(WEST PALM BEACH) — A federal magistrate judge in West Palm Beach says he’s inclined to unseal parts of the affidavit used to raid former President Trump’s Palm Beach home.
The magistrate is giving the Justice Department until next Thursday to submit a redacted version of its affidavit laying out justification for last week’s search of Mar-a-Lago for classified documents.
Former President Trump, Republicans and attorneys for media companies are calling for the affidavit’s complete unsealing.
The government argued unsealing could compromise witnesses and have national security implications. A Trump spokesman tweeted that no redactions should be necessary.
There are reported discussions happening about whether or not to release surveillance video of the F-B-I raid when eleven sets of classified documents were removed, including some that were reportedly labeled top secret. Trump has been turning the legal attacks into millions of dollars a day from donors.
The Justice Department earlier this week urged the judge, Bruce Reinhart, to keep the affidavit under seal, arguing that if it were to be made public it could “cause significant and irreparable damage” to an ongoing criminal investigation involving highly classified materials related to national security.
“If disclosed, the affidavit would serve as a roadmap to the government’s ongoing investigation, providing specific details about its direction and likely course, in a manner that is highly likely to compromise future investigative steps,” officials said in a Monday filing, noting that the affidavit contained “highly sensitive information about witnesses” already interviewed by the government.
“In addition, information about witnesses is particularly sensitive given the high-profile nature of this matter and the risk that the revelation of witness identities would impact their willingness to cooperate with the investigation,” the DOJ’s filing said. “Disclosure of the government’s affidavit at this stage would also likely chill future cooperation by witnesses whose assistance may be sought as this investigation progresses, as well as in other high-profile investigations.”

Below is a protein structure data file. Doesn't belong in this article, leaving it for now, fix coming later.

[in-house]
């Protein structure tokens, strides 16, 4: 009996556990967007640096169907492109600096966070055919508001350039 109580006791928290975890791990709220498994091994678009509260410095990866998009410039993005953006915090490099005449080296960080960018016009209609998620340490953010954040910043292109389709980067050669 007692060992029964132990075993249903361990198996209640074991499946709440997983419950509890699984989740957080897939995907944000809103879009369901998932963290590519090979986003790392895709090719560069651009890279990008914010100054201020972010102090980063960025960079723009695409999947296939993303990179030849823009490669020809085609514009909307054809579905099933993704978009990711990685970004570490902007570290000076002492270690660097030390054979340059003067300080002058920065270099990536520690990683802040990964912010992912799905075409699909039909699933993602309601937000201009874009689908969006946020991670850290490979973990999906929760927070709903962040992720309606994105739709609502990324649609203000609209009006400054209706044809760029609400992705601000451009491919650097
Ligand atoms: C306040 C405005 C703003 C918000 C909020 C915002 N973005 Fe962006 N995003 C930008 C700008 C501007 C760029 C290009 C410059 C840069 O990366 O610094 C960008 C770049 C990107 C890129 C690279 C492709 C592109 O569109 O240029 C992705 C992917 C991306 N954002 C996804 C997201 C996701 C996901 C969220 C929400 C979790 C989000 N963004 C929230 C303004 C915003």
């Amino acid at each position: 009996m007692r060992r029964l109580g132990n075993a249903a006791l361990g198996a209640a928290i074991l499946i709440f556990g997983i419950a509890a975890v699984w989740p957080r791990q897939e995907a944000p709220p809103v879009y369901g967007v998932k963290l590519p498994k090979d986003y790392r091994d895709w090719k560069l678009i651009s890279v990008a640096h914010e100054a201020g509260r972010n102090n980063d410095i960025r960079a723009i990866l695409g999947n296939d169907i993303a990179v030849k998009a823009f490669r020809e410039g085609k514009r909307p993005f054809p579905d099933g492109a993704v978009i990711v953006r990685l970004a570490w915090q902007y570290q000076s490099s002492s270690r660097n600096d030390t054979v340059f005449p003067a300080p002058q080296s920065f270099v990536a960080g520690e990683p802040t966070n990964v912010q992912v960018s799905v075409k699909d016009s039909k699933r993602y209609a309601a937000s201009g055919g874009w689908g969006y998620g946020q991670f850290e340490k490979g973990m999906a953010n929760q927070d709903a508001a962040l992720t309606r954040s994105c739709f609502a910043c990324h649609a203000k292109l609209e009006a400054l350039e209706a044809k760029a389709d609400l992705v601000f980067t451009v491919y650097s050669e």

The redacted copy of the search warrant released last Friday sent shockwaves through Washington, as it revealed the Justice Department was investigating the potential violation of at least three separate criminal statutes in its search of Mar a Lago, including obstruction of justice and one crime under the Espionage Act.
A property receipt accompanying the warrant shows agents seized 11 boxes of documents of various classifications, including one set referring to “classified/TS/SCI documents” (the acronym stands for top secret/sensitive compartmentalized information that not everyone with even top-secret clearance can view) and four other sets of top-secret documents.
The documents were discovered by authorities after a lawyer for Trump signed a statement in June to the FBI affirming that all classified documents on the premises had been handed over to investigators, sources confirmed to ABC News.
Trump in recent days has called for the “immediate release” of the affidavit while leveling various attacks at the FBI and Justice Department, while also demanding over his social media website that the documents be returned to him. But Trump’s legal team has yet to take any sort of legal action on either front in response to the search.
Former Trump White House counsel Pat Cipollone and former deputy White House counsel Pat Philbin are among multiple other witnesses interviewed by the FBI as part of its investigation, ABC News confirmed Tuesday, with sources saying both sat with investigators sometime in the spring. But there’s no indication that the Justice Department’s filing referencing officials’ hopes of protecting witnesses who testified in the investigation was a direct reference to Cipollone or Philbin.
ABC News’ John Santucci contributed to this report.
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